With the holidays now past, many people tend to focus less on what they are thankful for and more on what they would like to improve in their lives. While it’s always a good idea to try to improve your life, it’s also important to appreciate the things you do have. Over the last two weeks, the things I have seen in the rest of the Cleveland sports world have caused me to appreciate the Indians more than I have in years.
I know that it is sometimes easy to lose interest in the Indians. Cleveland, Ohio is many things, but first and foremost it is Browns Town. Football is king, and because of this the Tribe will always take a back seat to some extent. The Cavaliers have also staked their claim to a tremendous amount of local and national interest with the return of LeBron James and the trade for Kevin Love. I’m a DIE-HARD Cavs fan, and despite the team struggling somewhat, it’s nice to know that they will have a winning record and return to the playoffs for the first time in five seasons.
That being said, I’m a sports fan because I enjoy watching sports. This may seem obvious, but far too often, I find myself frustrated with the Browns and Cavs in ways that I never am with the Indians.
With the Browns the issues are fairly obvious. While their record of 7-9 is a big improvement over previous years and Mike Pettine seems like he could be the answer at coach, there’s no denying the team finished poorly, losing its last five games. The bigger issue, to this fan at least, was the immaturity of several players, specifically, Johnny Manziel, Josh Gordon, and Justin Gilbert. As a fan, I care about how my team does and want to be able to root for its players, and in the case of men such as Joe Thomas, Joe Haden, and Donte Whitner, they make that easy. But when several players seem like they could care less about the team, and therefore the fans, it makes rooting for the team as a whole more difficult for me, especially when that team is struggling. In short, I am over the soap opera.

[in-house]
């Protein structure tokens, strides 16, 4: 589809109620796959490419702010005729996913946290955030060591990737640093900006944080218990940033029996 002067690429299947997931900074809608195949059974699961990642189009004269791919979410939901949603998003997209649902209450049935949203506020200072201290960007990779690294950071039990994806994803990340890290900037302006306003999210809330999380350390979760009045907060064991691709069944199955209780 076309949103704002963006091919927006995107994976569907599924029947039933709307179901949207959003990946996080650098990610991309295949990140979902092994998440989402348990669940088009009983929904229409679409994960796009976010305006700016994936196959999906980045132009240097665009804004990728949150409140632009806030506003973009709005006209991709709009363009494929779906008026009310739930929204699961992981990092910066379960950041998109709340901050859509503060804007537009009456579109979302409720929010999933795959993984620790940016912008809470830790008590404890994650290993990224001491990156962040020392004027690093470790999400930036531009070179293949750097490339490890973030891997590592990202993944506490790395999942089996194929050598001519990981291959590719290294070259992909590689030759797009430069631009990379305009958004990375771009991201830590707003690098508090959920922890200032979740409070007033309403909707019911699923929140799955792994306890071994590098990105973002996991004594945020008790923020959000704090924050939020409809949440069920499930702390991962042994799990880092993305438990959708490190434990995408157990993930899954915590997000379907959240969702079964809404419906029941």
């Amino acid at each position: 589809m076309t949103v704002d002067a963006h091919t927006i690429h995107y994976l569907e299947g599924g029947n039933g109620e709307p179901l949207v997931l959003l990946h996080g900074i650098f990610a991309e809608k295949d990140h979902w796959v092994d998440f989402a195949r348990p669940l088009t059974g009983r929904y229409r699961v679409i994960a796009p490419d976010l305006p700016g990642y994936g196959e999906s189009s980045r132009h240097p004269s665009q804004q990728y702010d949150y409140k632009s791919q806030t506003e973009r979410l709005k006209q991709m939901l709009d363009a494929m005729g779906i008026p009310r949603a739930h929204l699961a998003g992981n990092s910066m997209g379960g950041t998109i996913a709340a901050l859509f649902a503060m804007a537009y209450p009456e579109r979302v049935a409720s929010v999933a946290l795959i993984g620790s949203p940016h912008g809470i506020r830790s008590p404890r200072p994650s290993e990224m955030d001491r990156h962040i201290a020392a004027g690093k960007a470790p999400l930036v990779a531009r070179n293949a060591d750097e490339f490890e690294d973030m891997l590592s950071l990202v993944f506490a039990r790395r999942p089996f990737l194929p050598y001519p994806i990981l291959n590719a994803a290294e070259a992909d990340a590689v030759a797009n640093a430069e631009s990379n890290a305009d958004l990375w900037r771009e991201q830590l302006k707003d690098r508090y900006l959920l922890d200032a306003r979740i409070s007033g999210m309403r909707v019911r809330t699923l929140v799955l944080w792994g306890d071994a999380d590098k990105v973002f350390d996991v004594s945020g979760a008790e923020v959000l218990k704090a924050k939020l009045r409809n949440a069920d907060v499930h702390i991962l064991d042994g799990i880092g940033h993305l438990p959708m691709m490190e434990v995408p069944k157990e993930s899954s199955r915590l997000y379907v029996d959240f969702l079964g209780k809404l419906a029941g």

My frustrations with the Cavaliers are a bit more complicated. As I said before I am a huge fan and I’m excited by the team’s return to relevance. I also understood that there would be struggles as a team that turned over more than two-thirds of its roster and had a new coach would take time to jell. I’m not even overly bothered by the team’s current struggles as I know they will make the playoffs and feel that they will have a much more balanced team when everyone is finally healthy. That being said, this season has been an drain. Whether it’s injuries, questions about coaching, worries that Kevin Love or even LeBron James might leave, or just disappointment in the overall record, this roller coaster season has been more emotionally taxing to me than any Cleveland sports season since 2000 (the first year the Indians didn’t win the Central Division, and I was much younger and more temperamental back then.
This brings mean to the Indians. For all the negative things you can say about the Dolans, and I’ve said my share, their biggest strengths are the weaknesses of Dan Gilbert and Jimmy Haslam. They have a stable front office that has had clear line of succession all the way back to when Hank Peters was hired in 1987. They have an elite Manager in Terry Francona who has a great relationship with and the support of the front office, and has the respect of both his current players as well as players who the Indians may be interested in bringing in. In short, they have the stability and infrastructure that should be the envy of Cleveland’s other sports teams.
Another thing the Indians have is a team of players who are easy to root for, particularly since the departure of Chris Perez. Michael Brantley and Corey Kluber are quiet stars who approach the game in a way than anyone can respect. Nick Swisher and Jason Kipnis are heavily invested in the community, and despite their struggles this season seem to be terrific teammates. The overall atmosphere of the team seems to be positive, hard working, and most importantly fun. This isn’t to say that there aren’t some wonderful people playing for the Browns and Cavs, but the atmosphere with the other teams just doesn’t seem as fun. While that may not seem like a big deal for some, it does seem to play a big part in the Indians’ recent success, and they have been much better than the other two teams in recent years.
So rage about the payroll and the lack of excitement compared to the 90’s teams, shrug your shoulders and the Brandon Moss and Gavin Floyd signings, and complain about the health of Nick Swisher and Michael Bourn. But don’t ignore the Indians, or you’ll be ignoring a team that will likely contend for a playoff spot with a group of players that should make this city proud to call their own.